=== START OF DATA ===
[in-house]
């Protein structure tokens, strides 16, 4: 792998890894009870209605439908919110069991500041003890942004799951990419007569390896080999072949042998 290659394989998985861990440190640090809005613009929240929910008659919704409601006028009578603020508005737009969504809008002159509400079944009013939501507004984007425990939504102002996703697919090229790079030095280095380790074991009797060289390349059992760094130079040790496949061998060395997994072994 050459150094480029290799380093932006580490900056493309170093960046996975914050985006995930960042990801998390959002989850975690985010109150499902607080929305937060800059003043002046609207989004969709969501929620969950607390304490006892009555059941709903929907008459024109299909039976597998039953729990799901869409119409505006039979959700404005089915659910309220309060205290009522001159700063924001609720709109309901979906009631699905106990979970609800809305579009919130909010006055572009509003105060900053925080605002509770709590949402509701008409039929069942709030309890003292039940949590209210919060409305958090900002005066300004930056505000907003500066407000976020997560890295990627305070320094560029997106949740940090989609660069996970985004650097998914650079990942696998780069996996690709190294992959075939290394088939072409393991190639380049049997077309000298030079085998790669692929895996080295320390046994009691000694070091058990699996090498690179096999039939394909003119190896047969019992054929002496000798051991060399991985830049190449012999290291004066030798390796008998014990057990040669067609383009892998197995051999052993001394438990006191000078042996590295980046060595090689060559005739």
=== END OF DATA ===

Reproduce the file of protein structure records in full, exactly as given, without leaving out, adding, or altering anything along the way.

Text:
[in-house]
């Protein structure tokens, strides 16, 4: 792998890894009870209605439908919110069991500041003890942004799951990419007569390896080999072949042998 290659394989998985861990440190640090809005613009929240929910008659919704409601006028009578603020508005737009969504809008002159509400079944009013939501507004984007425990939504102002996703697919090229790079030095280095380790074991009797060289390349059992760094130079040790496949061998060395997994072994 050459150094480029290799380093932006580490900056493309170093960046996975914050985006995930960042990801998390959002989850975690985010109150499902607080929305937060800059003043002046609207989004969709969501929620969950607390304490006892009555059941709903929907008459024109299909039976597998039953729990799901869409119409505006039979959700404005089915659910309220309060205290009522001159700063924001609720709109309901979906009631699905106990979970609800809305579009919130909010006055572009509003105060900053925080605002509770709590949402509701008409039929069942709030309890003292039940949590209210919060409305958090900002005066300004930056505000907003500066407000976020997560890295990627305070320094560029997106949740940090989609660069996970985004650097998914650079990942696998780069996996690709190294992959075939290394088939072409393991190639380049049997077309000298030079085998790669692929895996080295320390046994009691000694070091058990699996090498690179096999039939394909003119190896047969019992054929002496000798051991060399991985830049190449012999290291004066030798390796008998014990057990040669067609383009892998197995051999052993001394438990006191000078042996590295980046060595090689060559005739």